Pray: Kingdom Culture

4/26/2013 11:59:00 AM sendtheroths 1 Comments

"All things to all people,” is what Paul said. But too often we can take that out of context and constrain it to justifying compromise in our lives. “All things to all people,” should draw us to our knees and into the Ancient Texts more deeply. 

We live on the top two floors of this large house that
has been converted into two separate flats. We share this house
with a Congolese family. 
We returned to Congo last Saturday and are unpacking, having board meetings, hiring new staff, as well as casting and implementing vision for the GOF-Congo team. God has brought us such a diverse group of Congolese: lawyers, teachers, university students, security officers and people with very different ethnic, denominational and socio-economic backgrounds.

Although, we have namely dealt with legalities, paperwork, administration and planning, all which are required to do anything—I’ve been looking a little deeper at our Congo family.

Do they really know the Holy Spirit?

Congolese are particularly intellectual people. But, what is the downfall of an intellectual? It’s their mind.

What does it matter if we have a faithful, qualified and diverse team of people in Congo, if we can’t hear from the Holy Spirit?

I’ve learned that the same bondage the western world has put upon itself to wrap its mind around tongues, prophecy and all the supernatural gifts is the same bondage I see in our own friends and family in Congo.

Andrew and I face three layers of cultural barriers:

Andrew discussing the Timothy Program with Joseph. This
program identifies leaders of former child soldiers and
trains them on how to facilitate reintegration
into their village.
1. The African or Bantu layer: the most obvious layer, which is often opposite to western culture. What’s considered a compliment here can be taken pretty offensively where we are from. Take this for example.  Africans often spout compliments as questions.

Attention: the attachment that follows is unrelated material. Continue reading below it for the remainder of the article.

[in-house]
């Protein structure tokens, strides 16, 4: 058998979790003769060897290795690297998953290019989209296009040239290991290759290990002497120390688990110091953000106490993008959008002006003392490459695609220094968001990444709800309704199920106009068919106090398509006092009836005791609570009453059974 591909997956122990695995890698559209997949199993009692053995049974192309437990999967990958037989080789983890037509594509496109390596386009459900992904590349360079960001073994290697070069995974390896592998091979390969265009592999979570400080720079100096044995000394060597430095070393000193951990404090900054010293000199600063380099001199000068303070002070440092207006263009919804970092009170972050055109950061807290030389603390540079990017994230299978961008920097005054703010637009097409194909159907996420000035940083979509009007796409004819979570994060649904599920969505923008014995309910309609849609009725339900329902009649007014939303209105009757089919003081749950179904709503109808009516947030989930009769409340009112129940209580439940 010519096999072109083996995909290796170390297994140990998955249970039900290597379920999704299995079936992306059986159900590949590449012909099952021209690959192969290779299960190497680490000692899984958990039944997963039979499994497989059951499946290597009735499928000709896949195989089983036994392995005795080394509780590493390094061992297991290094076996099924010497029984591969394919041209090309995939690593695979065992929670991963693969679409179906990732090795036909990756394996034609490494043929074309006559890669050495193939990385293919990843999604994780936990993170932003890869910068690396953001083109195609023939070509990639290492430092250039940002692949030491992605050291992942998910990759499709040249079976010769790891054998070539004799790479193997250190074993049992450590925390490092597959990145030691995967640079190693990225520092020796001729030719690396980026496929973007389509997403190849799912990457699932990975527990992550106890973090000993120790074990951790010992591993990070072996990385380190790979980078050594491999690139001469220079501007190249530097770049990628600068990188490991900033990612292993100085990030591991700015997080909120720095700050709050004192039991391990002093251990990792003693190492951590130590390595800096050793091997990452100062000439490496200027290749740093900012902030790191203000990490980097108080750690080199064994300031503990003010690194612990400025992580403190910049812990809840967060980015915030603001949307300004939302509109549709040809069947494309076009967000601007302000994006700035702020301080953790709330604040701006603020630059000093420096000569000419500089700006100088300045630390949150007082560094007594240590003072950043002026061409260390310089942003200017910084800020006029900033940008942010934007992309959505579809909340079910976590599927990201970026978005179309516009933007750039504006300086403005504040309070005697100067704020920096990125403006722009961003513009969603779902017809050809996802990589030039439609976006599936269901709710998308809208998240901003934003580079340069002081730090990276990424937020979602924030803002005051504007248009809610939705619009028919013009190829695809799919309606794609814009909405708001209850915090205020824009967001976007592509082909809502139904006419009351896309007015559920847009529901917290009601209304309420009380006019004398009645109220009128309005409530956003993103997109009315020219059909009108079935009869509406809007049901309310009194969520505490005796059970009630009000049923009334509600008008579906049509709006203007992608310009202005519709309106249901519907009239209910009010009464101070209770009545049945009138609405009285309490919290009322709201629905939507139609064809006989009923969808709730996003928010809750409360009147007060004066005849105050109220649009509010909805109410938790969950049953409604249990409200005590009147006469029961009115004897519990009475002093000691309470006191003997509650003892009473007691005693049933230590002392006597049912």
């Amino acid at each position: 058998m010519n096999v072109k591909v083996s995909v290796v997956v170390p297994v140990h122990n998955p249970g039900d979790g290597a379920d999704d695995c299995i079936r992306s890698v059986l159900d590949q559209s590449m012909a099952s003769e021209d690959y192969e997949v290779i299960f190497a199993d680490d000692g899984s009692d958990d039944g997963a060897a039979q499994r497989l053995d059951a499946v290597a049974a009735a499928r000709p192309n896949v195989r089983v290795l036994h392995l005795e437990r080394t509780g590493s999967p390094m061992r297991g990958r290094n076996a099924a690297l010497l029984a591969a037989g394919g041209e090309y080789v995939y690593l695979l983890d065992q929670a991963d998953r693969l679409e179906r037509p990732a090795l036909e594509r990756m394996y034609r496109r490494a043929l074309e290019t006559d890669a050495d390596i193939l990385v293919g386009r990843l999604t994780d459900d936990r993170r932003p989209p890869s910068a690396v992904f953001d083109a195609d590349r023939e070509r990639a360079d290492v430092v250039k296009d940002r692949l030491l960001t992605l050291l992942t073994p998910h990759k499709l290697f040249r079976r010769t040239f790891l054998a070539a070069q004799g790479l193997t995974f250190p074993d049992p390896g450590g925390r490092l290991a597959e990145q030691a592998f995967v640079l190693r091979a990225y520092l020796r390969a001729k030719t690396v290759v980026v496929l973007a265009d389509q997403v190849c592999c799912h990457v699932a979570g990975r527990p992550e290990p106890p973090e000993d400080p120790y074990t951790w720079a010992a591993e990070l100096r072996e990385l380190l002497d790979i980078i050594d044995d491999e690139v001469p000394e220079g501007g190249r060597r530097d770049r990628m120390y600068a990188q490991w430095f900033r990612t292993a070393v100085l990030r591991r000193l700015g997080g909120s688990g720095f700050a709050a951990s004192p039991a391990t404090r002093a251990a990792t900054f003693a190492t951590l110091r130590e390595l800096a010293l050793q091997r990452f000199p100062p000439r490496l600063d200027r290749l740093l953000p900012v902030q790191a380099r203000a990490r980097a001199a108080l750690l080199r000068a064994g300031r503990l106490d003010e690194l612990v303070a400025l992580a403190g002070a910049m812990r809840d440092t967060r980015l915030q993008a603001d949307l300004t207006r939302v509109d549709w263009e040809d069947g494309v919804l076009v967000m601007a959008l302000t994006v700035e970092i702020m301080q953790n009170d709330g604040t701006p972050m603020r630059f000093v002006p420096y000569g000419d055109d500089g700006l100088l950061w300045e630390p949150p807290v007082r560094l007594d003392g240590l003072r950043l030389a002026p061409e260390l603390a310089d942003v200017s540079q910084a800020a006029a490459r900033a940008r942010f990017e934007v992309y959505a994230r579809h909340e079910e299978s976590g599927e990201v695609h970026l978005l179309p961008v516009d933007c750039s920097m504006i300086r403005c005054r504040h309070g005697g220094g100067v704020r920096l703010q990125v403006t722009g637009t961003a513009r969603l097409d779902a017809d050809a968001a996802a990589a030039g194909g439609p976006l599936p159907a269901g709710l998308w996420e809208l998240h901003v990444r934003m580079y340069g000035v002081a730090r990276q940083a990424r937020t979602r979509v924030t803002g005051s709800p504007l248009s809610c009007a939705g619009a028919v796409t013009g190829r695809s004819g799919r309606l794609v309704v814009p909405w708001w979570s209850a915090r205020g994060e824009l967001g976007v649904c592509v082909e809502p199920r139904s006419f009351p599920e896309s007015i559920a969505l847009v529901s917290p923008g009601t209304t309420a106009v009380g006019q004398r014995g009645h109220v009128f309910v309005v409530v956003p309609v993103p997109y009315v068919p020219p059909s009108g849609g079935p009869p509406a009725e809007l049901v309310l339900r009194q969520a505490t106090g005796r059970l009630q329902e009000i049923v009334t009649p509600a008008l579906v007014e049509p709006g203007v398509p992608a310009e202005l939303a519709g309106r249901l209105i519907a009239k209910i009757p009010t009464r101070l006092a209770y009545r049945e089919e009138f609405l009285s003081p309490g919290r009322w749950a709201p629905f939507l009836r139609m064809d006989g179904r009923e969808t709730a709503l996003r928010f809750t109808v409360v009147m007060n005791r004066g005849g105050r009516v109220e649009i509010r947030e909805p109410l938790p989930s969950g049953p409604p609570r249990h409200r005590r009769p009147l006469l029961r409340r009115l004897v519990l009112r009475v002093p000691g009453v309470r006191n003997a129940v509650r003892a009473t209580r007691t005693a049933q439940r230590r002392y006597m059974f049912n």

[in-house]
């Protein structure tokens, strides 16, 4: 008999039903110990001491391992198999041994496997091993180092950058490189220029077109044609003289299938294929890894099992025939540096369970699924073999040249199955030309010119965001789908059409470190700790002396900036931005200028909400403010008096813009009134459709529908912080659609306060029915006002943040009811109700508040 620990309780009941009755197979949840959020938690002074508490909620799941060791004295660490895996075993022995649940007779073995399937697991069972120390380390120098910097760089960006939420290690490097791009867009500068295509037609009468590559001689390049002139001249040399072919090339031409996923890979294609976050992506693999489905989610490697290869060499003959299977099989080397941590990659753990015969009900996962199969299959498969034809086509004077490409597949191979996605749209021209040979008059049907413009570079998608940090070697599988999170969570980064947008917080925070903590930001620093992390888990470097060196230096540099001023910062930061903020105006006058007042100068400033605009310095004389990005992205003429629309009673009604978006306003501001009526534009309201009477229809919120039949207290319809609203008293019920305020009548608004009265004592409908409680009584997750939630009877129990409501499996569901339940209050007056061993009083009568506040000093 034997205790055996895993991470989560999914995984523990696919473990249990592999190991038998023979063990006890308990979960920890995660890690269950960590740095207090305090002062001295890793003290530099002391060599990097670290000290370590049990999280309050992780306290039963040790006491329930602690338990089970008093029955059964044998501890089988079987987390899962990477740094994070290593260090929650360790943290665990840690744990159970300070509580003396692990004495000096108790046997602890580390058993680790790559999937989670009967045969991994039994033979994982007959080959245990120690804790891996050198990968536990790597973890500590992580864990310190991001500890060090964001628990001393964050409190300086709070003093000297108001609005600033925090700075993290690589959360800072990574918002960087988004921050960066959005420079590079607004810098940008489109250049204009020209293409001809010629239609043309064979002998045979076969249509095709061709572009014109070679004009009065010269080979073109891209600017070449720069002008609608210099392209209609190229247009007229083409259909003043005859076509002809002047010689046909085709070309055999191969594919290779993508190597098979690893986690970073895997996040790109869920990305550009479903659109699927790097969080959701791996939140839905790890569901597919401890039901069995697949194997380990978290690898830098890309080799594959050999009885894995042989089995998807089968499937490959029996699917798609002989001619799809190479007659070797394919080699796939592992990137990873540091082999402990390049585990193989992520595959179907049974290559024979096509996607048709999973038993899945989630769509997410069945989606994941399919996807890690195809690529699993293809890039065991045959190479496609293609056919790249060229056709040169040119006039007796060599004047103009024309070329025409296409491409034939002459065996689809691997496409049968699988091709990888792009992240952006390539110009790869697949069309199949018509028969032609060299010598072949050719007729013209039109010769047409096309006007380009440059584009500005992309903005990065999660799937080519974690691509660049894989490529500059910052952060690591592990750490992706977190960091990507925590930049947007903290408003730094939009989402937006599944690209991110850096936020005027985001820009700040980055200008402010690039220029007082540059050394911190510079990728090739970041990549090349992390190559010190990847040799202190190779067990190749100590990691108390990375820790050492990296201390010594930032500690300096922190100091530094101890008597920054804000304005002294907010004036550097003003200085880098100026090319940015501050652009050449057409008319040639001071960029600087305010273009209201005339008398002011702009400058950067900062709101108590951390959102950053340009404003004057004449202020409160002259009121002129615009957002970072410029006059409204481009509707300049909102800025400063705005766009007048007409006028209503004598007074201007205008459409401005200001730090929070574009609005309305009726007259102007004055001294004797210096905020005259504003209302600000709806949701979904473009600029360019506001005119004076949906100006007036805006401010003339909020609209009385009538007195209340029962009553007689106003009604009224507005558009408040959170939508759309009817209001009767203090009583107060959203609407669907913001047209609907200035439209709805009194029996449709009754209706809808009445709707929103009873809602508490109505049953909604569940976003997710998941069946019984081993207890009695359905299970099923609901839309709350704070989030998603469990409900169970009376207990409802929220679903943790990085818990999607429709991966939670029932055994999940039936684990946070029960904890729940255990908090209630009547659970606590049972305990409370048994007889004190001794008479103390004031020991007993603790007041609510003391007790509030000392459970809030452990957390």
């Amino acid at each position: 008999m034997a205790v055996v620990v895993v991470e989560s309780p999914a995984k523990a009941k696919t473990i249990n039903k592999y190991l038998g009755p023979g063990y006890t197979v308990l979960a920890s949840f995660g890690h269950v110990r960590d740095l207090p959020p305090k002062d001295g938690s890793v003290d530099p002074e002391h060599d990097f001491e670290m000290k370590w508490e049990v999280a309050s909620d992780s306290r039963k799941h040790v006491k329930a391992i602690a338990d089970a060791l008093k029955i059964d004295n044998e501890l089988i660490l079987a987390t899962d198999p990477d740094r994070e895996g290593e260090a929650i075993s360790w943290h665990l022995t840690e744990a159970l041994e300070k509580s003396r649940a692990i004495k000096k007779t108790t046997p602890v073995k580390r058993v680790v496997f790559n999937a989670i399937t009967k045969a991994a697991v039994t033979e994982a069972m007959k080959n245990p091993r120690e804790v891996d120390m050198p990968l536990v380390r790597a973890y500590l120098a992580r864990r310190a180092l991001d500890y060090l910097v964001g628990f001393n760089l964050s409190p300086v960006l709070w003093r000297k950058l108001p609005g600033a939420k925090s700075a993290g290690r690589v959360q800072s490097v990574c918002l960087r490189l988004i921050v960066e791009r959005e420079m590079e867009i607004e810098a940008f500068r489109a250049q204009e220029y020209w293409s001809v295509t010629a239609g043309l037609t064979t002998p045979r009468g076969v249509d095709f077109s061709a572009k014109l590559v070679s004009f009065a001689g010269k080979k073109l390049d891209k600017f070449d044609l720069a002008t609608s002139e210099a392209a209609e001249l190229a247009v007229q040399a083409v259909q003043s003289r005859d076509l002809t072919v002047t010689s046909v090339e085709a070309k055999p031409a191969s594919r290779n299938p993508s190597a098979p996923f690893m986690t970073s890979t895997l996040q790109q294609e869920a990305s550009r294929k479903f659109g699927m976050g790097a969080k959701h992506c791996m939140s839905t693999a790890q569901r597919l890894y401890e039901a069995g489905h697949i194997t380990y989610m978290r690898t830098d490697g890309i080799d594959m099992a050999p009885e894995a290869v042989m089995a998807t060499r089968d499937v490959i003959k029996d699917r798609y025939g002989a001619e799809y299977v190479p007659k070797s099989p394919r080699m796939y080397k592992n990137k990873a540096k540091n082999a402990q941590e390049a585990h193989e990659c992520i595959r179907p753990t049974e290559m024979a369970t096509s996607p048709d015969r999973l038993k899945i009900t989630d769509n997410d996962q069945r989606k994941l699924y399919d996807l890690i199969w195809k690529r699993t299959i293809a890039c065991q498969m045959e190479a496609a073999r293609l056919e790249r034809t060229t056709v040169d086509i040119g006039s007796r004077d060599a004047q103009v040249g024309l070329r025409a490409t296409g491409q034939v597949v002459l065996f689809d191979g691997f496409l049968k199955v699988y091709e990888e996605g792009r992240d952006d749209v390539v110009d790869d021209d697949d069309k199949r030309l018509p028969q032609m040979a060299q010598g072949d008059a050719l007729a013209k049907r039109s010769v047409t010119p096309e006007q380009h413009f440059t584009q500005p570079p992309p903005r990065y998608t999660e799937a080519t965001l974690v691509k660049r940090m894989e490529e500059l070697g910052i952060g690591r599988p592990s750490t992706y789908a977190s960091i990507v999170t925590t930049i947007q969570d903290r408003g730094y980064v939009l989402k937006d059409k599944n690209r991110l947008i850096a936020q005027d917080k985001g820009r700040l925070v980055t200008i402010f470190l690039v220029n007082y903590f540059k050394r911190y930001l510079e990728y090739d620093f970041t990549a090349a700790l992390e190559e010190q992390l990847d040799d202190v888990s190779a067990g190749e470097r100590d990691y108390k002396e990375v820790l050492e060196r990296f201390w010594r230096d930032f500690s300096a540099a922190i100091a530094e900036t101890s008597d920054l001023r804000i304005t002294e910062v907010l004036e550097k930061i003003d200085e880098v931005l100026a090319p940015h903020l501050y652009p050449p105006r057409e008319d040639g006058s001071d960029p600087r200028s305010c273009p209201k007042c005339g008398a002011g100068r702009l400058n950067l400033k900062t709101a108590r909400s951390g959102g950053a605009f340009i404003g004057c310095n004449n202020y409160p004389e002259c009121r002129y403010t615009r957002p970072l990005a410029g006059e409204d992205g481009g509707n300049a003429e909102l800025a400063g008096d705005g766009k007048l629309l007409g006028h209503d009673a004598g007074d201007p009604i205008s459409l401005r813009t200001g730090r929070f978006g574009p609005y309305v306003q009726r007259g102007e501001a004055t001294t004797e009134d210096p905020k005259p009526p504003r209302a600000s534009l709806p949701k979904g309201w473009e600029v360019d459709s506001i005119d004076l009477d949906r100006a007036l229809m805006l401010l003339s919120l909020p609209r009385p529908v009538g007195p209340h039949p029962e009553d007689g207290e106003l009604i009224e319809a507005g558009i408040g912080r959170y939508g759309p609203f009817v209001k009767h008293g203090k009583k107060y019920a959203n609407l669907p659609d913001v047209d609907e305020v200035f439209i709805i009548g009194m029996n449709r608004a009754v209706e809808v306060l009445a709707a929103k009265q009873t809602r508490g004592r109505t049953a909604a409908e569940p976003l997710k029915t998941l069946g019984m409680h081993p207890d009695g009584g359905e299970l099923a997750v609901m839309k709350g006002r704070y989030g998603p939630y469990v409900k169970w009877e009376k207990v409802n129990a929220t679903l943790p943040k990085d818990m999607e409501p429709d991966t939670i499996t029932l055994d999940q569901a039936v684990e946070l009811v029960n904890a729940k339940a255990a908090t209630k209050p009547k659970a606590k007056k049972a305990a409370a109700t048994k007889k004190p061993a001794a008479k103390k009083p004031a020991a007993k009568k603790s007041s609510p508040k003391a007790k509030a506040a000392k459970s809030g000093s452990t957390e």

African: “Can I have your shirt?” (this is a compliment)

Now add the Congo-style forward and directness: “Give me your shirt.”

 Now this seems like an easy solution. Just say no.

Wrong. You see, in African culture, you should not say “no,” directly. It can hurt a relationship.

Africans LOVE playing around with words. And since Congolese are intellectual—they are really good at it. The solution is that you say something witty to indirectly say that you aren’t giving away your shirt.

2. The French layer: cultural experts say that French culture is as opposite to US culture as is Japanese culture. Congo is a French-colonized country and there are all kinds of things that throw us for a loop, because of this layer of culture. To say that the French language is a cultural barrier is only scratching the surface to something far deeper.

3. The flesh/mind layer: this layer is present for anyone who is trying to teach about the Holy Spirit. It doesn’t make sense intellectually.

View of the Nyiragongo Volcano from outside our house.
I write with tears in my eyes, because I desire so intensely for the people we work with to get it. I know that it is our responsibility as leaders to help this Kingdom culture come into fruition in the organization. I’m not sure how to do this except constant prayer, worship and fasting.

It will be impossible to get anything done if we try and pretend that we are like any of these large non-governmental organizations or intergovernmental organizations (i.e. International Red Cross, UNICEF or World Vision). Goma does not need another organization. It needs the Kingdom. The Kingdom cannot come to earth if we are not a peculiar people lead by the Holy Spirit.

My prayer is not for better framework or infrastructure—although these are definite needs!

My prayer is that every member of GOF-C will operate in the Holy Spirit with gifts of tongues, prophecy, faith and even dreams, picture and visions on a regular basis.

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